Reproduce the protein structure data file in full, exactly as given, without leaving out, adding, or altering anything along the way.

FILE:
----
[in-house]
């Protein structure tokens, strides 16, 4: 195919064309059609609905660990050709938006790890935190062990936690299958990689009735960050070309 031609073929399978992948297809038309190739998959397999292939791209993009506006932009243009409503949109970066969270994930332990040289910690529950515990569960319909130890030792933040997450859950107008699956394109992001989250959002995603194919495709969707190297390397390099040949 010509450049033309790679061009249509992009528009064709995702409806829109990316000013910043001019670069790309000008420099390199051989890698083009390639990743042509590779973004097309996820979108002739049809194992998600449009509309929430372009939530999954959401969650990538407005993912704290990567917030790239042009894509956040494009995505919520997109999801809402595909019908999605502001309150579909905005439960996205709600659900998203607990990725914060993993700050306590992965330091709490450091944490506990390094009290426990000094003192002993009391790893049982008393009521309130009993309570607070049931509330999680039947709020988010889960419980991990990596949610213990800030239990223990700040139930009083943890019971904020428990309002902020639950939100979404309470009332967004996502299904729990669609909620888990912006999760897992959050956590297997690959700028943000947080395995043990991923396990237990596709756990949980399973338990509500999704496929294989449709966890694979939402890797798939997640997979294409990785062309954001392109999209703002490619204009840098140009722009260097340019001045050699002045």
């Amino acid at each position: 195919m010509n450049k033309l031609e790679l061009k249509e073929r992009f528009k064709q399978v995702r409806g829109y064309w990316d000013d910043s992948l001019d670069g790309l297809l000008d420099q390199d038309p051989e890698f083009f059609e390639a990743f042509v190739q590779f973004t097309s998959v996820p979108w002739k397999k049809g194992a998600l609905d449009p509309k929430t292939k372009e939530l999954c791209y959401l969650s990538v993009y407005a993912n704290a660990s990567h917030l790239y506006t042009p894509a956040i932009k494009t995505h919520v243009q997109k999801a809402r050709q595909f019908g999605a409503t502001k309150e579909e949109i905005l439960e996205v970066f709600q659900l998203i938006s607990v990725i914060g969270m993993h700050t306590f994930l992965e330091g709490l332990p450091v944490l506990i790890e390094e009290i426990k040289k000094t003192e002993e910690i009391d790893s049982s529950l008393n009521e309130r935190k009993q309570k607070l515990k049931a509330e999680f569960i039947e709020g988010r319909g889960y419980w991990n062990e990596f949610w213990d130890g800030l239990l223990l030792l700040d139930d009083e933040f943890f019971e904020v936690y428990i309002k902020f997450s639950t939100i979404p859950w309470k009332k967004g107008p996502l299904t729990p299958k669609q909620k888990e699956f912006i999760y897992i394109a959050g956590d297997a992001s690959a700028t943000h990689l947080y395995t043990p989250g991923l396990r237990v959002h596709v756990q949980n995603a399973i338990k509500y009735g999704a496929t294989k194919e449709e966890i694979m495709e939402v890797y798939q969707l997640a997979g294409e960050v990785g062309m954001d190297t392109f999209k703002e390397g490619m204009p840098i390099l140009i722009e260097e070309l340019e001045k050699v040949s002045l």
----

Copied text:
[in-house]
């Protein structure tokens, strides 16, 4: 195919064309059609609905660990050709938006790890935190062990936690299958990689009735960050070309 031609073929399978992948297809038309190739998959397999292939791209993009506006932009243009409503949109970066969270994930332990040289910690529950515990569960319909130890030792933040997450859950107008699956394109992001989250959002995603194919495709969707190297390397390099040949 010509450049033309790679061009249509992009528009064709995702409806829109990316000013910043001019670069790309000008420099390199051989890698083009390639990743042509590779973004097309996820979108002739049809194992998600449009509309929430372009939530999954959401969650990538407005993912704290990567917030790239042009894509956040494009995505919520997109999801809402595909019908999605502001309150579909905005439960996205709600659900998203607990990725914060993993700050306590992965330091709490450091944490506990390094009290426990000094003192002993009391790893049982008393009521309130009993309570607070049931509330999680039947709020988010889960419980991990990596949610213990800030239990223990700040139930009083943890019971904020428990309002902020639950939100979404309470009332967004996502299904729990669609909620888990912006999760897992959050956590297997690959700028943000947080395995043990991923396990237990596709756990949980399973338990509500999704496929294989449709966890694979939402890797798939997640997979294409990785062309954001392109999209703002490619204009840098140009722009260097340019001045050699002045």
């Amino acid at each position: 195919m010509n450049k033309l031609e790679l061009k249509e073929r992009f528009k064709q399978v995702r409806g829109y064309w990316d000013d910043s992948l001019d670069g790309l297809l000008d420099q390199d038309p051989e890698f083009f059609e390639a990743f042509v190739q590779f973004t097309s998959v996820p979108w002739k397999k049809g194992a998600l609905d449009p509309k929430t292939k372009e939530l999954c791209y959401l969650s990538v993009y407005a993912n704290a660990s990567h917030l790239y506006t042009p894509a956040i932009k494009t995505h919520v243009q997109k999801a809402r050709q595909f019908g999605a409503t502001k309150e579909e949109i905005l439960e996205v970066f709600q659900l998203i938006s607990v990725i914060g969270m993993h700050t306590f994930l992965e330091g709490l332990p450091v944490l506990i790890e390094e009290i426990k040289k000094t003192e002993e910690i009391d790893s049982s529950l008393n009521e309130r935190k009993q309570k607070l515990k049931a509330e999680f569960i039947e709020g988010r319909g889960y419980w991990n062990e990596f949610w213990d130890g800030l239990l223990l030792l700040d139930d009083e933040f943890f019971e904020v936690y428990i309002k902020f997450s639950t939100i979404p859950w309470k009332k967004g107008p996502l299904t729990p299958k669609q909620k888990e699956f912006i999760y897992i394109a959050g956590d297997a992001s690959a700028t943000h990689l947080y395995t043990p989250g991923l396990r237990v959002h596709v756990q949980n995603a399973i338990k509500y009735g999704a496929t294989k194919e449709e966890i694979m495709e939402v890797y798939q969707l997640a997979g294409e960050v990785g062309m954001d190297t392109f999209k703002e390397g490619m204009p840098i390099l140009i722009e260097e070309l340019e001045k050699v040949s002045l």